Well one issue I have with Calleigh is that her hair looked SO healthy. I never saw split ends or flyaway bits and yes, while having straight hair tends to make having superlong hair easier to maintain, it takes a hell of a lot of effort to get hair waist-length like Calleigh had in the early seasons while still looking as glossy and split-free as she did.

    Maggie, with the women I referred to in my article, all of them had deliberately worn their hair in a way that would have required little effort to have completely back for the purposes of working without their vision being impeded, but CHOSE to have it hanging loose or with tendrils in front of their faces, which had to have gotten in the way while they were working. Sorry to keep getting back to All Saints, but it’s the episode most recently on my mind – Cate had reasonably long, straight hair and could quite easily have either tied the whole lot up or pinned the tendrils back, but she chose to have them obscuring her vision. There didn’t seem to be any point to it other than have her look coy and alluring.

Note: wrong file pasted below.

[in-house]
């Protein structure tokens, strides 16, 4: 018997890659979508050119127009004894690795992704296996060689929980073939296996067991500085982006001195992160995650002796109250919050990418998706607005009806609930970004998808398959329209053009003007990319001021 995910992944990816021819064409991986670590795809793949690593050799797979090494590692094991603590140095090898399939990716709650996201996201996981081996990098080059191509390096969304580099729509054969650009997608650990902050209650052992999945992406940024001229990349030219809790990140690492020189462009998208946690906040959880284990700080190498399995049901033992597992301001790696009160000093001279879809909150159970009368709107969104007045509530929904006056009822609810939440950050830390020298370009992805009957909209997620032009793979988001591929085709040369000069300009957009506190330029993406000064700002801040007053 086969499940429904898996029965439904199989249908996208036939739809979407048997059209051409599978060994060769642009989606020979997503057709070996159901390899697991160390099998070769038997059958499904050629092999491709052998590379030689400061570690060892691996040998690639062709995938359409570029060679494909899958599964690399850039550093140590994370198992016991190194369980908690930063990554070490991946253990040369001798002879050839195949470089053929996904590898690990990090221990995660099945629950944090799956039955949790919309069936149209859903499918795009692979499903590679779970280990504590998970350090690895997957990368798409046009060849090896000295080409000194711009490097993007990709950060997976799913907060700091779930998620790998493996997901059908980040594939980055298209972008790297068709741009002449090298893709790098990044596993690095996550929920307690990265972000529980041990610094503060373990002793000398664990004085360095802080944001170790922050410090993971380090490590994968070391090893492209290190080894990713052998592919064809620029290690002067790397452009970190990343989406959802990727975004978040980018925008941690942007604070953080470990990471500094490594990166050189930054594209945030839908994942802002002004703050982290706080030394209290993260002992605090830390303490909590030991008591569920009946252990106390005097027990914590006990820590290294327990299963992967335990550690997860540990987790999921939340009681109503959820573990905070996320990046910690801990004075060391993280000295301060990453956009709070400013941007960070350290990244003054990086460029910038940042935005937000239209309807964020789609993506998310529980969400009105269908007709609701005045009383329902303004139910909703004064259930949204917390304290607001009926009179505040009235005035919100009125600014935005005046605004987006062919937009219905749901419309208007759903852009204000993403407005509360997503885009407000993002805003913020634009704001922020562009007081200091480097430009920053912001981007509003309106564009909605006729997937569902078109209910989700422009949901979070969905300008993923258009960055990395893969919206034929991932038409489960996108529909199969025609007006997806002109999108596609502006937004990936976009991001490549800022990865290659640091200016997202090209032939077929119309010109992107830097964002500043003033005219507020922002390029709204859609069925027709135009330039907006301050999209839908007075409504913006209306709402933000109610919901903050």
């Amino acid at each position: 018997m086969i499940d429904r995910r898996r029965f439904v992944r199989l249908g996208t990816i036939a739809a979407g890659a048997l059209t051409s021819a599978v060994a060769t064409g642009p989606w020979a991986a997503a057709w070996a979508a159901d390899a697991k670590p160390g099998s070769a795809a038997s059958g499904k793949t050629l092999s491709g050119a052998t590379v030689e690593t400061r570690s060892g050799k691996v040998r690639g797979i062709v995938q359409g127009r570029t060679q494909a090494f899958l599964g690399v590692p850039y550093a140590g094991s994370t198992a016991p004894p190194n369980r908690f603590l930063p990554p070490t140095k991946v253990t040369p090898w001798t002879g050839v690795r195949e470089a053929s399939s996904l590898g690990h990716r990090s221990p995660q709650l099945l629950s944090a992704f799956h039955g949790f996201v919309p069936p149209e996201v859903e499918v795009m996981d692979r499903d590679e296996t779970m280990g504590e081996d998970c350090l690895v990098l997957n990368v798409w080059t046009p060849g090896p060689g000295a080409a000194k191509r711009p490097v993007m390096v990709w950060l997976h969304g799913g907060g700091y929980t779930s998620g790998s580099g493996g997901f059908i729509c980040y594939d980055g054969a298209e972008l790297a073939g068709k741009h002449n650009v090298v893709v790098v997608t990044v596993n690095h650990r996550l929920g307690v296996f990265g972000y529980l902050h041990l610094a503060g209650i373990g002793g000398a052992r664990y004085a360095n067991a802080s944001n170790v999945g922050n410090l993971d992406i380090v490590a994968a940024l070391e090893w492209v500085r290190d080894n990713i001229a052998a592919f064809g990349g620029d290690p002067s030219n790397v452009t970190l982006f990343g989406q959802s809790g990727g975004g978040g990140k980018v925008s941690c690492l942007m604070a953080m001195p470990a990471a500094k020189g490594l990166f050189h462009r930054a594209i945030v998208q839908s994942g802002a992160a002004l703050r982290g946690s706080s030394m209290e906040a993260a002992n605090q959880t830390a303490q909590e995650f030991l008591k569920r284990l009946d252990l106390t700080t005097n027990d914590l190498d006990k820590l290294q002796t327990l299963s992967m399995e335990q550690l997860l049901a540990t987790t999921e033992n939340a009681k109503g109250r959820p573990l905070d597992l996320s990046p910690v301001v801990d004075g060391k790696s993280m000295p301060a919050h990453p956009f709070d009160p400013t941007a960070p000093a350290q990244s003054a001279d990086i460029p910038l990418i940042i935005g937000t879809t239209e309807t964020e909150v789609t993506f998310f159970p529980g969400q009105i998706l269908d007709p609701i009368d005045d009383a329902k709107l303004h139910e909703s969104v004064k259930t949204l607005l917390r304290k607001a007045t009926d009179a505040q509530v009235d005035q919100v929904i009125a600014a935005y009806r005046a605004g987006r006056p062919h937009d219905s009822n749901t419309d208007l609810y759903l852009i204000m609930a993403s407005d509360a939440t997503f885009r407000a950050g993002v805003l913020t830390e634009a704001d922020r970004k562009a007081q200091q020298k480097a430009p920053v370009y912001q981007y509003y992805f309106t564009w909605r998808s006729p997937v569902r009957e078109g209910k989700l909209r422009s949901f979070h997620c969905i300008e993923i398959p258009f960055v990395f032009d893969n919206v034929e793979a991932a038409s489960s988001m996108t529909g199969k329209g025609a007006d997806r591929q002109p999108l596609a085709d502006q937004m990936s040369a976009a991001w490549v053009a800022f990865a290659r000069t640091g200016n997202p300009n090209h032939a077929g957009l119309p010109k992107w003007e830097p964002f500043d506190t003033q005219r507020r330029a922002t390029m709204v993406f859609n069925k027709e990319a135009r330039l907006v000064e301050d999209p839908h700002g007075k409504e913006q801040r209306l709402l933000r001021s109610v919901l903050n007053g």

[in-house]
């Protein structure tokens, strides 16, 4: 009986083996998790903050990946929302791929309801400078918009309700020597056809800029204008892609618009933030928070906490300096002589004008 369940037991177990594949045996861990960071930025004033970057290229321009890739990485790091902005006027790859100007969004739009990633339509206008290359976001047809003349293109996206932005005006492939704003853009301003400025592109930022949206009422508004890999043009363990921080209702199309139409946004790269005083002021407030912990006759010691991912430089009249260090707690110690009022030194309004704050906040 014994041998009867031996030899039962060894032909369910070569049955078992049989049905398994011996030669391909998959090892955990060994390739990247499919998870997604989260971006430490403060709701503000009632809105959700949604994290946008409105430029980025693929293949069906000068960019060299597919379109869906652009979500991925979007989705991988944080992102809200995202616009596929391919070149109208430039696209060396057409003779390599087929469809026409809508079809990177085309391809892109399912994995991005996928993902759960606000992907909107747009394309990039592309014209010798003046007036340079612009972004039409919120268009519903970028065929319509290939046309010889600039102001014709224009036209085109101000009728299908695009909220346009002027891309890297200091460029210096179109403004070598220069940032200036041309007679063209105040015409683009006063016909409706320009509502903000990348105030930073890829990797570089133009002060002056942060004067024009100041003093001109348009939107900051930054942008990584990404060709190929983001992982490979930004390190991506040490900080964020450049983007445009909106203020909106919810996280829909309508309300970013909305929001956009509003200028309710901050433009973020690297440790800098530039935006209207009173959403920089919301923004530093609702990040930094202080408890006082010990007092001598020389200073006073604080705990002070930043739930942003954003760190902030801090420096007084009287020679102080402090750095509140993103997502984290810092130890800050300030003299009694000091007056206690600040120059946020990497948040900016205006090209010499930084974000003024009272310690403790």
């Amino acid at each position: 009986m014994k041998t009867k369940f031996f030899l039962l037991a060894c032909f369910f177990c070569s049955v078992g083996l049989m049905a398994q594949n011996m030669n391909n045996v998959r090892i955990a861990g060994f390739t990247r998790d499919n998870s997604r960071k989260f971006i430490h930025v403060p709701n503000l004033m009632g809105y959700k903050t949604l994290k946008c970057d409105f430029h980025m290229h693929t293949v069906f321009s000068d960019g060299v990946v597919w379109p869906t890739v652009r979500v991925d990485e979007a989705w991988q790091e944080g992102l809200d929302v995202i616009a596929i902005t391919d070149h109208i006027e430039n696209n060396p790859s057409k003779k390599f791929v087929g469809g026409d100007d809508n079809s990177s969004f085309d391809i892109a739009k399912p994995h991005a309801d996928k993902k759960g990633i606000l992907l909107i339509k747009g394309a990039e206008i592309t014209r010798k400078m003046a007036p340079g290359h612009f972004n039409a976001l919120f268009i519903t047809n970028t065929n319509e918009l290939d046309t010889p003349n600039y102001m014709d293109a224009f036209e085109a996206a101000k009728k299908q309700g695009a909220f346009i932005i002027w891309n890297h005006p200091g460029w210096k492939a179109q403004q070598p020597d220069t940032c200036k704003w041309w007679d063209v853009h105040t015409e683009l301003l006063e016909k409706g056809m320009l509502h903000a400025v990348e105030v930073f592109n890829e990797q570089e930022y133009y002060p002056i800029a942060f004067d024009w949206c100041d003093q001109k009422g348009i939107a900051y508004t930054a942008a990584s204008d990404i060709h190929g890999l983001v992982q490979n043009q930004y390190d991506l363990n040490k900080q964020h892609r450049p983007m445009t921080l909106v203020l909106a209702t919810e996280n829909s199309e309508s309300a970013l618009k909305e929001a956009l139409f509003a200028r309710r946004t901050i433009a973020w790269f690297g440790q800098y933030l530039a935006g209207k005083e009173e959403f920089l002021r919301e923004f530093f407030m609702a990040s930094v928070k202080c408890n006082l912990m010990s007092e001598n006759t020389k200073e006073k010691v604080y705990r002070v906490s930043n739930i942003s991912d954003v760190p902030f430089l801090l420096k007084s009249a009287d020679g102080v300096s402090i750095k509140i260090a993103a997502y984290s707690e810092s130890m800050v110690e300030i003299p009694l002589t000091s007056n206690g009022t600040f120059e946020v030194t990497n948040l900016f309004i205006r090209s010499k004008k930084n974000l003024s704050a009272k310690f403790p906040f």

I do get that hair can be too corase, curly or short in sections to keep back properly; I’m growing my hair out at the moment and have taken to wearing bandanas because it’s too short for the front to get in a ponytail and too fine for clips. But again, these women all have fairly long, straight hair, so a simple ponytail shouldn’t have been a problem – far less of one than having loose, long hair falling in front of your face or tendrils constantly obscuring your vision.

  11. Jennifer Kesler says

    Scarlett, I think the thing is: phrases like “I refuse to believe…” turn a reasonable point into a confrontation.

    I totally agree that I’ve seen actresses as scientists or doctors or whatnot prettily push back their pretty tendrils over and over, while prettily framed by the camera, and you can just hear the producers moaning, “Look how soft and pretty those wisps of hair are… awww, isn’t that just lovely?” Which is stupid, and not at all like a realistic representation of a woman who tries to keep her hair back for the job, but has a few unruly strands.

    As for this Calleigh character, is she the one who wears her hair down for autopsies and sweeps it over the corpses she’s supposed to be getting evidence from? Because that to me is a lot more worrying than how her hair looks. And a lot more to the point of shows leaving you wondering if they mean to imply the character is a vain idiot, or if they just expect us to suspend our disbelief in order to enjoy the pretty.

  12. scarlett says